Through July 10
Museum of Fine Arts, Boston
You wouldn’t expect wardrobe classics like leather jackets or denim jeans at an exhibit celebrating fashion at its most forward. But “#techstyle” at the Museum of Fine Arts in Boston features those sartorial mainstays and others, each with a technological twist.
A feast for the eyes, the diversity of pieces is matched by the diversity of artists and approaches. Yet a single theme unites: The fusion of technology and fashion will increasingly influence both. Visitors are introduced to this theme via a room featuring works by prominent designers already known for merging fashion and tech: A digitally printed silk dress by Alexander McQueen hangs next to a fiberglass “airplane dress” by Hussein Chalayan that has flaps that open and shut via remote control.
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The largest part of the exhibit focuses on how technology is changing design and construction strategies. In addition to clothes made with mainstream techniques like laser-cutting, several 3-D printed garments are on display. These include a kinematic dress made of more than 1,600 interlocking pieces that can be customized to a wearer’s body via a 3-D scan. The dress comes off the printer fully assembled. Other pieces are made with technologies still being developed, such as the laser-welded fabrics from sustainable textile researcher Kate Goldsworthy.
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The real standouts are in the “Performance” section, which displays attire that uses data from the immediate environment to generate some visible aspect of the garment. These interactive pieces “reveal something to the eye that you wouldn’t see normally, something that science often captures with graphs and charts,” says Pamela Parmal, a curator of the exhibit. For instance, the interactive dress “Incertitudes” is adorned with pins that flex in response to nearby voices, creating waves in the fabric; a dress embedded with thousands of tiny LEDs can display tweeted messages or other illuminated patterns.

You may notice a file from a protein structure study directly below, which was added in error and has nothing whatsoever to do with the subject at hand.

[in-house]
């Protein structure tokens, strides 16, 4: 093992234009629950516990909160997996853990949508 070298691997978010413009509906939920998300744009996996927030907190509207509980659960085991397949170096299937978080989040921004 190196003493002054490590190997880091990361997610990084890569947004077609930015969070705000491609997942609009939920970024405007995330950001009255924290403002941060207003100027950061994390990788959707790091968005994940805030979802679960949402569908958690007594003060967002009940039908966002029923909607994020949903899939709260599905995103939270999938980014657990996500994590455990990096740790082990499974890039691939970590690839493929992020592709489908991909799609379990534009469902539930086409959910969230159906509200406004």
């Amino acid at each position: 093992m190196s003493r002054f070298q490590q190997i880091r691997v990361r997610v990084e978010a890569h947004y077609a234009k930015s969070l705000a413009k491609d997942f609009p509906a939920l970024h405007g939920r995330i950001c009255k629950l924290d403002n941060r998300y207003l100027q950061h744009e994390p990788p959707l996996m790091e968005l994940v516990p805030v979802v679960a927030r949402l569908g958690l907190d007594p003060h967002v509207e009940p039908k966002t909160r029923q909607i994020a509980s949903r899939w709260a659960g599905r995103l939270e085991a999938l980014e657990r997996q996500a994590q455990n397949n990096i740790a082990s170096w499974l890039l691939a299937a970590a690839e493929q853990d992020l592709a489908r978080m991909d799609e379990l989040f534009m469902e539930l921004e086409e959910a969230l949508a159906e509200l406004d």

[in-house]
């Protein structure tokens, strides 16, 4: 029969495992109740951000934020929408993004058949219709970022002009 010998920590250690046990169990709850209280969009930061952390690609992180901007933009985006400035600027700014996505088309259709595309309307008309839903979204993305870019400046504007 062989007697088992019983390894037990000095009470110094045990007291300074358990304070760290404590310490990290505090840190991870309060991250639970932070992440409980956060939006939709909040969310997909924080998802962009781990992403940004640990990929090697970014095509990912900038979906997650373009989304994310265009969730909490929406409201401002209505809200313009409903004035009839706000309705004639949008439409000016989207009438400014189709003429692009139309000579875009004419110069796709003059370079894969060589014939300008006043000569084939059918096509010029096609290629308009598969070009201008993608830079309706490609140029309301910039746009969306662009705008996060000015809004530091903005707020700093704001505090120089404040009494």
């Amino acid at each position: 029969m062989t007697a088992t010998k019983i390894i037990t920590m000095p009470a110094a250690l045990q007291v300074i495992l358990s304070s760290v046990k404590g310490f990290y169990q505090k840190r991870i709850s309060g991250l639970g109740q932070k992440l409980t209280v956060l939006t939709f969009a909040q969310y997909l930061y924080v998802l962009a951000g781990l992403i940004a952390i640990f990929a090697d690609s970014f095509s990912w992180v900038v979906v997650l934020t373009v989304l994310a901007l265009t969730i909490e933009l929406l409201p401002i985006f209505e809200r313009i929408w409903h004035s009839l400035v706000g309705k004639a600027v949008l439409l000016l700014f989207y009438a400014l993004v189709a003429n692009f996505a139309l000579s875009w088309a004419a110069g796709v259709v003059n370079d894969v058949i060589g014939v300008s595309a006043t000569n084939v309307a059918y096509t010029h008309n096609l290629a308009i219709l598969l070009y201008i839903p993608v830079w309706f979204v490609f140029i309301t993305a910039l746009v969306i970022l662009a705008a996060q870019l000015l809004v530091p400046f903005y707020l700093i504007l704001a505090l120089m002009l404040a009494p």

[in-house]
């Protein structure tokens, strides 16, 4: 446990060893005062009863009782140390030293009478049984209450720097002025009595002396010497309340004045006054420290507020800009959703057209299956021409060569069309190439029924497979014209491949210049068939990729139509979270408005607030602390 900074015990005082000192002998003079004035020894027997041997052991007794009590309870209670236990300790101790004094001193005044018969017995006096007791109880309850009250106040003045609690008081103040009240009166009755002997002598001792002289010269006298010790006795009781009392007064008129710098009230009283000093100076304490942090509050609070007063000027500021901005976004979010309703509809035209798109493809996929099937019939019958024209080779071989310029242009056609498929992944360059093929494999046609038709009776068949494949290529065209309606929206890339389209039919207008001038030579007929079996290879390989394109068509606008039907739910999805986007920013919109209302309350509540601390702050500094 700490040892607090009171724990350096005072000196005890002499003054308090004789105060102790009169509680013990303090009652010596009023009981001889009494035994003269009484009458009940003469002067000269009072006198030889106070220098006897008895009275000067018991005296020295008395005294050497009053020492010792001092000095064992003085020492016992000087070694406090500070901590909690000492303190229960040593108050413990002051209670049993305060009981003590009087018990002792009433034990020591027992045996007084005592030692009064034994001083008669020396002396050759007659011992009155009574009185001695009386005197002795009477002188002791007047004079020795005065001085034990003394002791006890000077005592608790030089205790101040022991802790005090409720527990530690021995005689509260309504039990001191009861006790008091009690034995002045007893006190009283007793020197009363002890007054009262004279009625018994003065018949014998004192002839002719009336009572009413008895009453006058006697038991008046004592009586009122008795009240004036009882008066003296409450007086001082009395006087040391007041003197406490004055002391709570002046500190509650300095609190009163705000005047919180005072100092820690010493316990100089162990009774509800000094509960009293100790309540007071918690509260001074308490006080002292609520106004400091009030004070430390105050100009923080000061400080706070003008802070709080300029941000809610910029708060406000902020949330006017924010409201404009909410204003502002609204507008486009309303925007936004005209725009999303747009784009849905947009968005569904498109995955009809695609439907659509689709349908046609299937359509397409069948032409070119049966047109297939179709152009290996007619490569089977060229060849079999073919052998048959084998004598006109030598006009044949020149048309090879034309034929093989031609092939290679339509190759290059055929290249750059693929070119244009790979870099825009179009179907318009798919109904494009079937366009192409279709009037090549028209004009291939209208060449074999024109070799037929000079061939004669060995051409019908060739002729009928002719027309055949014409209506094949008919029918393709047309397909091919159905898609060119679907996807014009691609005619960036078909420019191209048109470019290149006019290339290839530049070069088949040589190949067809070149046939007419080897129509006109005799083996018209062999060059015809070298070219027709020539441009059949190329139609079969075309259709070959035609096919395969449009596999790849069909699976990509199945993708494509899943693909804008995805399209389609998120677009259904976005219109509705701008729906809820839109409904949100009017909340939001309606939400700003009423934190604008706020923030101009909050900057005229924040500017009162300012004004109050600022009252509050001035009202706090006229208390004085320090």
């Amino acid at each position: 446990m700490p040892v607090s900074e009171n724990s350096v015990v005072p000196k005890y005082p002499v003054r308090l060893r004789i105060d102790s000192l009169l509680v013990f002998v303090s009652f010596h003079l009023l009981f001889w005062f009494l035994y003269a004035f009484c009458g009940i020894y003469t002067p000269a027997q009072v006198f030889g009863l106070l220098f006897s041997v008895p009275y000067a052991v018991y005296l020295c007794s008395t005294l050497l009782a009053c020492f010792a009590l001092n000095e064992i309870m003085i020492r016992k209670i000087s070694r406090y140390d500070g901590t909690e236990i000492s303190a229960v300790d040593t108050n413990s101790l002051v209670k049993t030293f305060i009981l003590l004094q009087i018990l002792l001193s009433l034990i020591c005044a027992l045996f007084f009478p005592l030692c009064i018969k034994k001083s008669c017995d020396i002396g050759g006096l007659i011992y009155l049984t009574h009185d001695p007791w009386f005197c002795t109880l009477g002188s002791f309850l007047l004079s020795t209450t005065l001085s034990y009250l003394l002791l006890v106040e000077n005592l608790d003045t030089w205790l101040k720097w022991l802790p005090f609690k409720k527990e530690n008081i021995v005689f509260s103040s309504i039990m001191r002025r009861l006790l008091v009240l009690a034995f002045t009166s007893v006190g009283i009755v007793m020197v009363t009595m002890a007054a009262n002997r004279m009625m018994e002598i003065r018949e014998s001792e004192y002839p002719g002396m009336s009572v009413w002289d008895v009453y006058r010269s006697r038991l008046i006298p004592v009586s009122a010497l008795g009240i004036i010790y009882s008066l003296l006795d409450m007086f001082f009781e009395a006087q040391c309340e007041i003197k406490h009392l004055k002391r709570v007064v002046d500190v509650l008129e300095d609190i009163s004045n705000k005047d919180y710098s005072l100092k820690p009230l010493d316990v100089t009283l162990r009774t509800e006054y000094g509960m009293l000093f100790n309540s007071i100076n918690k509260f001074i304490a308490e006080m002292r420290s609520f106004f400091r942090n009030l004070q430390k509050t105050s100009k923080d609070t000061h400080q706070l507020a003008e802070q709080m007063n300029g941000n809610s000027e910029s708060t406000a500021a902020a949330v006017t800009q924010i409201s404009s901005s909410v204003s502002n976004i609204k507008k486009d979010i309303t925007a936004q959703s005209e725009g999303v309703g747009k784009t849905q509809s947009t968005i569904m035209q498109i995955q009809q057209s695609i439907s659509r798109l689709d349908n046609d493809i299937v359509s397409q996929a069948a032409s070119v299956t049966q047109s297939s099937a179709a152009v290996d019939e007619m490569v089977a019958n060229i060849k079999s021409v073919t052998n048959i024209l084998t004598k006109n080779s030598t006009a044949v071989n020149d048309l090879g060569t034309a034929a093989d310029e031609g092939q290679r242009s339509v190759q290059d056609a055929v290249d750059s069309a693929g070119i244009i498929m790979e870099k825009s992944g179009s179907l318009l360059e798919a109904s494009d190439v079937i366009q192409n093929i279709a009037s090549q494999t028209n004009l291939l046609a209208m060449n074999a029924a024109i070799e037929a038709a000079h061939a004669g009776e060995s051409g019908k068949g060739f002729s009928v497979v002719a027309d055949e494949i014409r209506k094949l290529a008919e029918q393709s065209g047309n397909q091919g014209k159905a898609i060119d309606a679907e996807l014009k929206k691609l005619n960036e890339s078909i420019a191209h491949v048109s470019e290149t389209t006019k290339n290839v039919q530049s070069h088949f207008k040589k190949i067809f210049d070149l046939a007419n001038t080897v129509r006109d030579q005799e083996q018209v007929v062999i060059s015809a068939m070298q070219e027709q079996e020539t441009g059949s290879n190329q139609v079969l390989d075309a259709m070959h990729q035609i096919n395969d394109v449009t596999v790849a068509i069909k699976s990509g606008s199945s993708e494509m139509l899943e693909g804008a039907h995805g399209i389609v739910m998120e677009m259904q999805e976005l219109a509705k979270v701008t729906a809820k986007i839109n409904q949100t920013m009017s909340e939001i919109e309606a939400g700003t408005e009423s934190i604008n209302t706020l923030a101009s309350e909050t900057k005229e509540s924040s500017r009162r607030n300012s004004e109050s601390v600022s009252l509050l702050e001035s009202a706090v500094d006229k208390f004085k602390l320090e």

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And there are two leather jackets that, at first glance, look like their innovation is merely a stylish cut. But the jackets are coated in reactive inks that shimmer with iridescent colors in response to the wind and heat generated by heat guns in the display case. (These creations were born after designer and trained chemist Lauren Bowker used the reactive compounds to reveal the aerodynamics of race cars in a wind tunnel in a project for Formula One.)
Visitors seeking in-depth explanations of the science behind the fashions will have to look elsewhere. But “#techstyle” still has something for everyone, whether fashionista or engineer. And while the fashions represented are all cutting edge, the show harks back to an era when clothes were custom-made. Technology might have brought us mass-produced cookie-cutter clothing, but it can also enable clothing tailored to the individual.